There is certainly a lot to take in and it's not a film that will appeal to many. Those unwilling to participate in the film's philosophical ponderings will most likely not enjoy it. It's also quite long at 2 hours and 30 minutes, which coupled with the slow pace might prove to be too much to endure. It may also have been falsely perceived as a historical epic, which it most certainly is not. Its tone is far too intimate to qualify as "epic", and there are no "set pieces" to speak of. Although for some movies that would be enough to knock down its score, "Silence" is not one of those movies, as Scorsese makes deliberate choices both in tone and pacing that work beautifully, but only if you can get into its dark groove.

Silence Movie Image 4

If you're worried about the levels of violence, as the film is rated R for some "disturbing violent content", you should know that this is not "The Passion of the Christ". There are scenes of torture, and one beheading, but it's not all about the violence, nor does it display copious amounts of gore like Mel Gibson's film. The torture portrayed in the film is mostly focused on a strong psychological effect, rather than gore. Still, it does qualify as "disturbing", so I recommend caution for those who generally avoid violence in movies.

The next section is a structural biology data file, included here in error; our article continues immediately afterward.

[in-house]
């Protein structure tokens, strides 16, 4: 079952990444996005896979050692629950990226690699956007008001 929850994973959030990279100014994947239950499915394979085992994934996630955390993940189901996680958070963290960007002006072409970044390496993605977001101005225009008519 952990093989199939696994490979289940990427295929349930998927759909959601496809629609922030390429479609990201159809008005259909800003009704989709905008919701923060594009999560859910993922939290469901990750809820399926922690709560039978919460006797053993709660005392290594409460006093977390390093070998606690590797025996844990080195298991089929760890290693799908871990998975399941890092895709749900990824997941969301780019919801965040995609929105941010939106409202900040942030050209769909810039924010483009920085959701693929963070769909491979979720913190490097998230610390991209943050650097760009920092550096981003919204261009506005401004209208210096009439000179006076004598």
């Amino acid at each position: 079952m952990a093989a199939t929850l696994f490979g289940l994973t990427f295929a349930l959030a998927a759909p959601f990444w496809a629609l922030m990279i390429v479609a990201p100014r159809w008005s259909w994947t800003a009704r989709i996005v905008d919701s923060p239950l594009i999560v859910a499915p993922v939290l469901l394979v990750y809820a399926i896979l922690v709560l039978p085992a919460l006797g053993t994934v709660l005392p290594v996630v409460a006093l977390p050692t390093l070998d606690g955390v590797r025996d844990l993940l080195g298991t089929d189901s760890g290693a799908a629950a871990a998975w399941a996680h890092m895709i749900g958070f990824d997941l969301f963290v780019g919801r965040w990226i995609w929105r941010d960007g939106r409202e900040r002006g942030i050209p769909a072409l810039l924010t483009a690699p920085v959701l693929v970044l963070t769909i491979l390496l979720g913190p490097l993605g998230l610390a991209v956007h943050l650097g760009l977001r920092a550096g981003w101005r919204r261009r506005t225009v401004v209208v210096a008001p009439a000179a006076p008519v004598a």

Historically, there's a lot of attention to detail, and the production values are incredible, making it look more like a $100 million production than one that actually cost a mere $40 million. Cinematographer Rodrigo Prieto is responsible for much of its visual beauty, an effort that was rewarded with an Academy Award nomination this year, the only one that the film managed to obtain, being largely and undeservedly overlooked by all major awards in 2017.